And while it wasn’t the first time I’ve seen things like this, I didn’t really expect to see them in the middle of a large, urban city either. There were a lot of samey tourist trap shops with the exact same goods in each one, and I also noted to Jah that there were a lot of shops selling pralines, which was a word I had never even heard of before but was a kind of confection that was really popular in the New Orleans area. It’s telling when the first suggested question on Google when you search for “praline” is not “What is a praline?” but “What even is a praline?”, with emphasis on the confusion that many other people must have had over the years. I didn’t try it this trip, but once I knew and recognized the word, I believe I saw it a couple times in New York as well. But besides that, there were also some cool-looking side streets like this as we went around:
And cool graffiti or wall art pieces like this:
That serenaded us with their colours as the sun set. We then participated in a 5-in-1 New Orleans Ghost & Mystery Tour. from Haunted History Tours, and it was a complete mess. Unlike the San Francisco one, which I thoroughly enjoyed and was led by a good storyteller, this one was very “touristy”.. our original guide either never showed up or only left with half the group in tow in the first place, so after some complaints and a long bit of waiting, we had to join another group that was already a couple stops into their tour and might or might not even have been on the same tour schedule as us. There were a LOT of other tour guides around giving their own tours too, from the same or competing companies, and the guides would occasionally call out to each other and wave at other guides that they recognized.
In addition, unlike the San Francisco one, where the guide brought us to specific locations and then told us the significance of that location and/or had us try our ghost detection devices on it, the tour stops in these Nola tours had by and large nothing to do with the actual stories that the guides told. Part of this was probably because there was not enough room for all the tour guides to take their groups to particularly significant places anyway, but part of this was also just that a lot of it was just retelling of random legends that could not be attributed to a particular place that we passed by anyway. It was interesting history, but history that had nothing to do with the location we were in! This tour was extremely poorly done and I don’t recommend it to anyone. At least we got a sticker out of it, I guess (though I wouldn’t be caught dead wearing this). I did film this tour as well, though.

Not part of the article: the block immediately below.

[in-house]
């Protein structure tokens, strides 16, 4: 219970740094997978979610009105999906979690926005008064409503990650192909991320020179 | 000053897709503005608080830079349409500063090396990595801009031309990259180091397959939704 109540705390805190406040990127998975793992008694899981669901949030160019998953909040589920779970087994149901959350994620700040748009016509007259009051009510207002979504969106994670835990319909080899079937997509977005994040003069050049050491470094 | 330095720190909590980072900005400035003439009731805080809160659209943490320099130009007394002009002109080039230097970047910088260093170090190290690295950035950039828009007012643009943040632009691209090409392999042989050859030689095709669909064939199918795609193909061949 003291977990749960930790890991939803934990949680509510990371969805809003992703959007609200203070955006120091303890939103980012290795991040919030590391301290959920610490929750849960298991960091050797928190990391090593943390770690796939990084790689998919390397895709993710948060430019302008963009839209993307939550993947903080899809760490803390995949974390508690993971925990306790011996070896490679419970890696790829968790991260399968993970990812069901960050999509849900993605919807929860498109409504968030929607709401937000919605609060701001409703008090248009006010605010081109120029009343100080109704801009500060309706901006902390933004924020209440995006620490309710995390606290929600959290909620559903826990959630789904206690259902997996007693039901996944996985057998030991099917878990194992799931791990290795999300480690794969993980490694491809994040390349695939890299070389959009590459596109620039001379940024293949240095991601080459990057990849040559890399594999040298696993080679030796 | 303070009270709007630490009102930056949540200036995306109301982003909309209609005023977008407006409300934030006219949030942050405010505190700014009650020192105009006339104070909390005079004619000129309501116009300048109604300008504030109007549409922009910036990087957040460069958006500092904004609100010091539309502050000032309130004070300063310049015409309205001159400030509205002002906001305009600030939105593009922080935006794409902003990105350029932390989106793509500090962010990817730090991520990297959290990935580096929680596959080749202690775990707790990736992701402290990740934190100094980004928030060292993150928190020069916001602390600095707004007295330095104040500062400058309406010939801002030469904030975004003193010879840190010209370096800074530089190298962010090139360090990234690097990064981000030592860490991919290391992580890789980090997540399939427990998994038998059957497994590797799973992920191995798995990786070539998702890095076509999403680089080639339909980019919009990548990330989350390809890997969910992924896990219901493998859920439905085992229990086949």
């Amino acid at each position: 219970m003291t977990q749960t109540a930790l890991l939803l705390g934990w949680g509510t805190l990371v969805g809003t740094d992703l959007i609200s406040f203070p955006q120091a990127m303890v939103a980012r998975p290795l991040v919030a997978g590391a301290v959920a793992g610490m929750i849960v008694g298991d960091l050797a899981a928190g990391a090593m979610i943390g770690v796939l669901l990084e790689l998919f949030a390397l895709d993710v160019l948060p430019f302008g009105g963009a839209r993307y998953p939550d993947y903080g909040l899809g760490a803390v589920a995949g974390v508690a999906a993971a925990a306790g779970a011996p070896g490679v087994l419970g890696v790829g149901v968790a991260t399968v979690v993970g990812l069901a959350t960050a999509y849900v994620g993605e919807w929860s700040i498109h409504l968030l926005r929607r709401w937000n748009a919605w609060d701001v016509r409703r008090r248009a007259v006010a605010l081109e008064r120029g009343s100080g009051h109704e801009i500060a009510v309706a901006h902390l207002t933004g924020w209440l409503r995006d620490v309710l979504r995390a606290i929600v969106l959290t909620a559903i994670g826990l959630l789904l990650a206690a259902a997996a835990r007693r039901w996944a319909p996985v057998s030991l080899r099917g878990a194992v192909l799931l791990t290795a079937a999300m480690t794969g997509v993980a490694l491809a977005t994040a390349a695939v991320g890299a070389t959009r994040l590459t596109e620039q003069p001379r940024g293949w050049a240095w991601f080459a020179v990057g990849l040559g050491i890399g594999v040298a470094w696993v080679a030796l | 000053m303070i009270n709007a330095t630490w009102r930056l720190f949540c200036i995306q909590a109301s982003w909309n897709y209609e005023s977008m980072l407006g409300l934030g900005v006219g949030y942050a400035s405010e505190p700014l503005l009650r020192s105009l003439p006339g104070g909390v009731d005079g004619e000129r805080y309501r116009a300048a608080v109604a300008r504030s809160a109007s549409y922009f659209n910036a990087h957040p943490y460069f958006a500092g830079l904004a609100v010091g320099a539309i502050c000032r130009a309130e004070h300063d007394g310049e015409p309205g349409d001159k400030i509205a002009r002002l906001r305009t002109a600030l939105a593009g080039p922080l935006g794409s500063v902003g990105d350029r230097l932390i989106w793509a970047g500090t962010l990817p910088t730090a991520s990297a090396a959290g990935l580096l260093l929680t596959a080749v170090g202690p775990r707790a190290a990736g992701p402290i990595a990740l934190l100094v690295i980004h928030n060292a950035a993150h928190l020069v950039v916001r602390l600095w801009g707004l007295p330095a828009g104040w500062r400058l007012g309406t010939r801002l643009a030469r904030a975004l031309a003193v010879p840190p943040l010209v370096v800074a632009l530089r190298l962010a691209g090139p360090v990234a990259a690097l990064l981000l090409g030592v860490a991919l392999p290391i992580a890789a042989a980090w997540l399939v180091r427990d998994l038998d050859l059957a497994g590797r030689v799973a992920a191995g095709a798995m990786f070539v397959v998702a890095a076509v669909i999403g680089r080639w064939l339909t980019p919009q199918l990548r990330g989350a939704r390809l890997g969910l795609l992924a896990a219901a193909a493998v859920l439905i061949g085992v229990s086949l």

The tour ended up with us back at Jackson Square, and from there we walked northeast to the famous Bourbon Street. I pulled out my video camera again and took a video of our trip down the lane as we cut down all the way to Canal Street and looped back around It was a very, very noisy but cool experience — bands and people playing their instruments, beating on drums or on the underside of pails, storytellers and comedians, acrobats, and so on. Really a smorgasbord of street entertainers. There wre some charlatans in particular who worked up the crowd by having the acrobat in the group perform some slick moves, and then invited some audience members to line up so the acrobat could then leap over them all in one fell jump.
Or at least, that would have been cool if they didn’t take about 15 minutes fleecing the watching audience and the volunteers lining up in the center, asking for donations and playing to the crowd in a ridiculously transparent manner, before finally letting the acrobat member do his job. By that point, the emcee had the volunteers all huddled together and bent over so it was a far more reasonable jump than if they were all standing upright like originally implied. Anyway, it was silly, but it was entertainment to watch once at least, and Jah even donated some money to the hat here. I would notice this exact same act performed by at least two other groups of acrobat + emcee during my remaining time in New Orleans though, and it screamed tourist trap to me each time.
But there were other impressive performances, and plenty of music and smells wafting out from the bars and shops that lined Bourbon Street. There was also a procession of smartly dressed ladies and gentlemen that marched down the street at one point, flanked by police motorcycles on either end to clear the way for the procession to pass. I had no idea what all that was about. There was also something negative that happened here though, as my phone slipped out of my jacket pocket and dropped onto the ground while we were walking down Bourbon. Thankfully, a man passing by in the other direction noticed it, picked up the phone, and flagged me down to return it. I thanked him, but also noted that the screen now had a crack in the top right corner, though it was still very much usable.